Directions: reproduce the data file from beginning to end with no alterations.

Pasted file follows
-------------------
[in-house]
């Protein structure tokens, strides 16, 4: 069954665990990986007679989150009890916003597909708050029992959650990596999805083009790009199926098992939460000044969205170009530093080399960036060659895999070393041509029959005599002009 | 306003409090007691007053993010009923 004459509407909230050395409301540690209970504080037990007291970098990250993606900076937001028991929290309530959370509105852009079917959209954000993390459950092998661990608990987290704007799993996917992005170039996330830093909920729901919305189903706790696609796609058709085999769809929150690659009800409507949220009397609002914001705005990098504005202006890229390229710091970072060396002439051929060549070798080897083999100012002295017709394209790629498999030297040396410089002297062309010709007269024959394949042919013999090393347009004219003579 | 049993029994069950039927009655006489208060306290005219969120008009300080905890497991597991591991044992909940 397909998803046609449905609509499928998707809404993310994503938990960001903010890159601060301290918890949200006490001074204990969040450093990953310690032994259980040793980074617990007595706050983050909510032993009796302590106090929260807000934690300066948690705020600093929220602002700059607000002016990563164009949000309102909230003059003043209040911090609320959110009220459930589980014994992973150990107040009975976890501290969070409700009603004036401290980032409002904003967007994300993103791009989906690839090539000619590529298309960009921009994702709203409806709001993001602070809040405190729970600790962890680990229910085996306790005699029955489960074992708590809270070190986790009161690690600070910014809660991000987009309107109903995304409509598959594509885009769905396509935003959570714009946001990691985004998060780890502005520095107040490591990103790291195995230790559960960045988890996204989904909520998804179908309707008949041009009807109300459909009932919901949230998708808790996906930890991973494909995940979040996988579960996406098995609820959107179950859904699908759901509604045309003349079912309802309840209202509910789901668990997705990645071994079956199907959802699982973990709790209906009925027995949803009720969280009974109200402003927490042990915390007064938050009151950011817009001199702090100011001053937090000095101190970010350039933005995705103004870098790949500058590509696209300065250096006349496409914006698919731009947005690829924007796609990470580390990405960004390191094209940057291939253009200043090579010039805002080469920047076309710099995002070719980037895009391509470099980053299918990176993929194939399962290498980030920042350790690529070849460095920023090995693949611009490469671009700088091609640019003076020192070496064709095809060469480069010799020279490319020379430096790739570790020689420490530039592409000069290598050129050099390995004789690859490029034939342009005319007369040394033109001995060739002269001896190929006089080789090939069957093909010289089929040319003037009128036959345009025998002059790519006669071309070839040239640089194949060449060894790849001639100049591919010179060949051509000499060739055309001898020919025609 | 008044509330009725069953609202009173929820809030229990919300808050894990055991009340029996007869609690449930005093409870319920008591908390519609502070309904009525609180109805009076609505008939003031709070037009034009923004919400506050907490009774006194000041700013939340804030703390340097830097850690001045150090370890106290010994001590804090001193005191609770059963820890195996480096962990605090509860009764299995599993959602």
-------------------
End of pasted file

[in-house]
């Protein structure tokens, strides 16, 4: 069954665990990986007679989150009890916003597909708050029992959650990596999805083009790009199926098992939460000044969205170009530093080399960036060659895999070393041509029959005599002009 | 306003409090007691007053993010009923 004459509407909230050395409301540690209970504080037990007291970098990250993606900076937001028991929290309530959370509105852009079917959209954000993390459950092998661990608990987290704007799993996917992005170039996330830093909920729901919305189903706790696609796609058709085999769809929150690659009800409507949220009397609002914001705005990098504005202006890229390229710091970072060396002439051929060549070798080897083999100012002295017709394209790629498999030297040396410089002297062309010709007269024959394949042919013999090393347009004219003579 | 049993029994069950039927009655006489208060306290005219969120008009300080905890497991597991591991044992909940 397909998803046609449905609509499928998707809404993310994503938990960001903010890159601060301290918890949200006490001074204990969040450093990953310690032994259980040793980074617990007595706050983050909510032993009796302590106090929260807000934690300066948690705020600093929220602002700059607000002016990563164009949000309102909230003059003043209040911090609320959110009220459930589980014994992973150990107040009975976890501290969070409700009603004036401290980032409002904003967007994300993103791009989906690839090539000619590529298309960009921009994702709203409806709001993001602070809040405190729970600790962890680990229910085996306790005699029955489960074992708590809270070190986790009161690690600070910014809660991000987009309107109903995304409509598959594509885009769905396509935003959570714009946001990691985004998060780890502005520095107040490591990103790291195995230790559960960045988890996204989904909520998804179908309707008949041009009807109300459909009932919901949230998708808790996906930890991973494909995940979040996988579960996406098995609820959107179950859904699908759901509604045309003349079912309802309840209202509910789901668990997705990645071994079956199907959802699982973990709790209906009925027995949803009720969280009974109200402003927490042990915390007064938050009151950011817009001199702090100011001053937090000095101190970010350039933005995705103004870098790949500058590509696209300065250096006349496409914006698919731009947005690829924007796609990470580390990405960004390191094209940057291939253009200043090579010039805002080469920047076309710099995002070719980037895009391509470099980053299918990176993929194939399962290498980030920042350790690529070849460095920023090995693949611009490469671009700088091609640019003076020192070496064709095809060469480069010799020279490319020379430096790739570790020689420490530039592409000069290598050129050099390995004789690859490029034939342009005319007369040394033109001995060739002269001896190929006089080789090939069957093909010289089929040319003037009128036959345009025998002059790519006669071309070839040239640089194949060449060894790849001639100049591919010179060949051509000499060739055309001898020919025609 | 008044509330009725069953609202009173929820809030229990919300808050894990055991009340029996007869609690449930005093409870319920008591908390519609502070309904009525609180109805009076609505008939003031709070037009034009923004919400506050907490009774006194000041700013939340804030703390340097830097850690001045150090370890106290010994001590804090001193005191609770059963820890195996480096962990605090509860009764299995599993959602």